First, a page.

13 JULY 2019
Hey, did you know what the top panels are this year at Comic-Con? They're all in Hall H and they have names like Marvel and Westworld and Supernatural. Question answered!
Or not. Look, there are many enticing panels happening in the big rooms this year, but there are great panels happening in smaller rooms and even outside the convention center. It's all a matter of opinion, of course - but here's what I'm hearing people get the most excited about.
Obviously. Given that the panel runs 90 minutes, from 5:15 pm to 6:45 pm on Saturday, and features "surprise panelists," you can bet this is going to roll out the good stuff.
Bring a grief counselor. This is the very final goodbye and that means the end of an era for a significant percentage of SDCC veterans. Hall H on Sunday morning.
Too many people are anticipating this panel on They Called Us Enemy for
room 25AB to hold them all. Line up early. 1:00 pm on
Game of Thrones
Hall H on Friday will be packed anyhow, but this will be the motivating force for many in those seats - no matter how ambivalent they are about the final seasons.
Will Netflix deliver? You'll have an
idea if you hit this panel, moderated by fan favorite Yvette Nicole
Brown. Hall H on Friday at 2:15 pm.
Syfy's Great Debate
Ballroom 20 at 3:30 on Thursday. This is always fun and it's interactive - sort of - with great panelists.
The Russo Brothers
11:00 in Hall H on Friday morning. Obviously they'll feed you plenty of Endgame insights, but also satisfy your curiosity about their new studio.
Emotional panel and a big Friday morning draw in Ballroom 20 for the world premiere - 10 years after the original series.
Marvel Comics: Next Big Thing
What's ahead for the X-Men? Why are the moderators being so secretive? Saturday in room 6A at 1:45 pm.
Ray Harryhausen: The Lost Movies
Another nostalgic panel - but one that may be tough to get into, given that it follows NASA's alien search panel and Making a World of Monsters. I think a lot of people will line up for NASA and then stay straight through. Room 26AB at 6:30 pm on Friday.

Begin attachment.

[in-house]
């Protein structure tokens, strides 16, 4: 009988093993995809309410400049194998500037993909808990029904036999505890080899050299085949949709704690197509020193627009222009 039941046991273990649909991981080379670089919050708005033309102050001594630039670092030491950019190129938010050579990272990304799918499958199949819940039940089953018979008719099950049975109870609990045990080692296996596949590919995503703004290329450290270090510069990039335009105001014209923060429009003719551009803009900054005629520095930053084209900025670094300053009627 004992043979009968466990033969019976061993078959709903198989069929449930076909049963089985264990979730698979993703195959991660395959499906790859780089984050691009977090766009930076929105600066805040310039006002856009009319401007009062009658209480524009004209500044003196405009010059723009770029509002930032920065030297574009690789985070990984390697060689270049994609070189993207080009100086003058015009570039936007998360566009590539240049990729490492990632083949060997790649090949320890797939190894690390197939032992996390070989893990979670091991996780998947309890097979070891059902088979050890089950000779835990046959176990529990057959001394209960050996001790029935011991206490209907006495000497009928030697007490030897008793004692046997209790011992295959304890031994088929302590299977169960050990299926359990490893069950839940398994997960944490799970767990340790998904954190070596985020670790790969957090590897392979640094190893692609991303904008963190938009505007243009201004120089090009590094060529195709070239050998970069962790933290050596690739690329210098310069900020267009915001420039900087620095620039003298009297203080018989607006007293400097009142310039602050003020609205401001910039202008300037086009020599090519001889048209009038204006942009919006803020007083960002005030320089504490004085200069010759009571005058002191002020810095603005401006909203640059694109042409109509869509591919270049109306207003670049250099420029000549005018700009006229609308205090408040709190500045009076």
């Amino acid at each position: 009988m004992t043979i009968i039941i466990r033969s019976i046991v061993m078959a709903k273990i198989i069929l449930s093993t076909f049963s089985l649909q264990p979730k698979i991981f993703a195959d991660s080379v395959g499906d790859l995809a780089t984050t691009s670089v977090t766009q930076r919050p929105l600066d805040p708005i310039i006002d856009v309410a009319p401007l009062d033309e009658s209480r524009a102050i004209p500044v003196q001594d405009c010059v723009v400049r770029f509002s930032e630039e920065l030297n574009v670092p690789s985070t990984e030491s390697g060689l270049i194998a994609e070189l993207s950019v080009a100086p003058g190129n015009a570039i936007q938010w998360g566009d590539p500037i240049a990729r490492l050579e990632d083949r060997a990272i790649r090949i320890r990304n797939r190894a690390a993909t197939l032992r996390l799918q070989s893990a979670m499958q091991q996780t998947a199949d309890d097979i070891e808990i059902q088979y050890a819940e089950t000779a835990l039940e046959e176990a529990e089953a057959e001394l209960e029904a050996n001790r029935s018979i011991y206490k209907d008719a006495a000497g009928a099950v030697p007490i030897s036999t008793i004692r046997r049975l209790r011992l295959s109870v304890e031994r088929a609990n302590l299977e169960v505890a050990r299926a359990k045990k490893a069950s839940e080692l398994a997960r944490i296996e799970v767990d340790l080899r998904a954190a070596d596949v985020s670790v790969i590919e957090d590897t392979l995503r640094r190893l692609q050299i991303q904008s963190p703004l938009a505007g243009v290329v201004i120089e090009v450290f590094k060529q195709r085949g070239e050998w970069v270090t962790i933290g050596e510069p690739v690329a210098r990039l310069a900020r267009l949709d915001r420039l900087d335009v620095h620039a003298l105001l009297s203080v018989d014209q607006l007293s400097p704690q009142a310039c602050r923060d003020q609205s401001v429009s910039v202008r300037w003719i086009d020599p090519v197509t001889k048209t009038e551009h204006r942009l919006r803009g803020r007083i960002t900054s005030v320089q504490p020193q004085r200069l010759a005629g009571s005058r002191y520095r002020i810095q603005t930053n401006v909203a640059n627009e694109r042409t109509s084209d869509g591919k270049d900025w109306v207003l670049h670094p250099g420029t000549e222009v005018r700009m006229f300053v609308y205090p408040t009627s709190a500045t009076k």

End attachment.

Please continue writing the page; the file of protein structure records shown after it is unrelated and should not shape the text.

I remember how much eye-rolling there was initially over Ruby Rose playing Kate Kane but now the pilot is poking at everyone's curiosity. If you don't see it Preview Night, you can catch it Saturday morning in Ballroom 20 at 10:30.
I'm 94% sure I can't make this, but the rest of you can head to Ballroom 20 Friday for the 7:15 or 9:30 showings. These DC animated premieres have been hit or miss but they're always entertaining on some level, and often followed by exciting announcements.
The Boys and Carnival Row
3:30 pm and 4:45 pm on Friday in Ballroom 20. If the Amazon offsite does its job and stokes anticipation even higher, these two shows (or just one) could wind up generating the most buzz post-Con - but we'll see.
Will Joe Hill's Creepshow panel finally convince everyone to subscribe to Shudder? Tricia Helfer, Adrienne Barbeau and Greg Nicotero make this an anticipated panel. 5:45 in 6BCF.
Remember when everyone lost their minds over the movie? And now we have a wintry show. This is in the Indigo at 3:00 p.m. on Saturday and people will be highly motivated to see it.
Scary Stories to Tell in the Dark
Whether you read these
books as a child or adult, whether you're coming for Guillermo del Toro
or just like scary movies, this panel is a big get. Just remember you
need to do the morning Horton ticket lottery for this. 4:00 pm on
Ray Bradbury and the World of Comics
Everyone (with taste) loves Ray Bradbury and the fact that this panel is in the Museum theatre is just added catnip. I don't think it'll be impossible to get into but I do think it will be a much-loved panel. Thursday at noon.
If you're physically zonked by Saturday night,
settling into the Indigo Ballroom to watch footage of Doom Patrol, Harley Quinn and Titans and
inevitably hear exciting announcements is a good way to spend your evening.
You'll notice I didn't mention many comics panels. That's not because I don't care - comic books are my #1 interest at Comic-Con - but rather because I feel this year is middling in that regard. I'm sure some people are excited to go see Scott Snyder, Jim Lee, Joseph Linsner, Jim Starlin, Robert Kirkman, and the feminist/Mexican/LGB+ comic panels. I'm sure they'll be great. But I don't think they'll be that difficult to get into and I don't hear many people anticipating them. Rather, they're the kind of panels attendees know will be there year after year, and schedule in between their more competitive agenda items.
How do you feel about SDCC50 panels? About what you expected?